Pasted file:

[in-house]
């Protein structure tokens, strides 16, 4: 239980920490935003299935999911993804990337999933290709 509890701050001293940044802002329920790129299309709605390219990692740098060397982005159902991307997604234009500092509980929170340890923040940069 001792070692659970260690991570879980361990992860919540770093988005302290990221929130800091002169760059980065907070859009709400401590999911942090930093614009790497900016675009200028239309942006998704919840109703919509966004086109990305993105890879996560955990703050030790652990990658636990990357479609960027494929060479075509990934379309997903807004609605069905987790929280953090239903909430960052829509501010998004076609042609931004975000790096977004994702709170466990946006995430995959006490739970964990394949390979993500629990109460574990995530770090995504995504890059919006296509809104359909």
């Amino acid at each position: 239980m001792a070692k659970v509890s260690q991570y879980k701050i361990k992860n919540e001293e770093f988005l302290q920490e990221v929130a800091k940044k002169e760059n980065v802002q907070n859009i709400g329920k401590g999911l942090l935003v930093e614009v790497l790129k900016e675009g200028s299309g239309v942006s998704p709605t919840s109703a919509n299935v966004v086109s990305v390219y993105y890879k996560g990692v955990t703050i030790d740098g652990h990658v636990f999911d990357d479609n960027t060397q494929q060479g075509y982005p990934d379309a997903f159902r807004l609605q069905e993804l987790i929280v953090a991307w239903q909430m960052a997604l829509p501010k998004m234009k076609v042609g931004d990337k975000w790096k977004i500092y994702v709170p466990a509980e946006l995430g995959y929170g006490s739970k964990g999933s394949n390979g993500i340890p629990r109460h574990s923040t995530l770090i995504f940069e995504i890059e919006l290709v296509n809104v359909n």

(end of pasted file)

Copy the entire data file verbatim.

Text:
[in-house]
């Protein structure tokens, strides 16, 4: 239980920490935003299935999911993804990337999933290709 509890701050001293940044802002329920790129299309709605390219990692740098060397982005159902991307997604234009500092509980929170340890923040940069 001792070692659970260690991570879980361990992860919540770093988005302290990221929130800091002169760059980065907070859009709400401590999911942090930093614009790497900016675009200028239309942006998704919840109703919509966004086109990305993105890879996560955990703050030790652990990658636990990357479609960027494929060479075509990934379309997903807004609605069905987790929280953090239903909430960052829509501010998004076609042609931004975000790096977004994702709170466990946006995430995959006490739970964990394949390979993500629990109460574990995530770090995504995504890059919006296509809104359909």
């Amino acid at each position: 239980m001792a070692k659970v509890s260690q991570y879980k701050i361990k992860n919540e001293e770093f988005l302290q920490e990221v929130a800091k940044k002169e760059n980065v802002q907070n859009i709400g329920k401590g999911l942090l935003v930093e614009v790497l790129k900016e675009g200028s299309g239309v942006s998704p709605t919840s109703a919509n299935v966004v086109s990305v390219y993105y890879k996560g990692v955990t703050i030790d740098g652990h990658v636990f999911d990357d479609n960027t060397q494929q060479g075509y982005p990934d379309a997903f159902r807004l609605q069905e993804l987790i929280v953090a991307w239903q909430m960052a997604l829509p501010k998004m234009k076609v042609g931004d990337k975000w790096k977004i500092y994702v709170p466990a509980e946006l995430g995959y929170g006490s739970k964990g999933s394949n390979g993500i340890p629990r109460h574990s923040t995530l770090i995504f940069e995504i890059e919006l290709v296509n809104v359909n």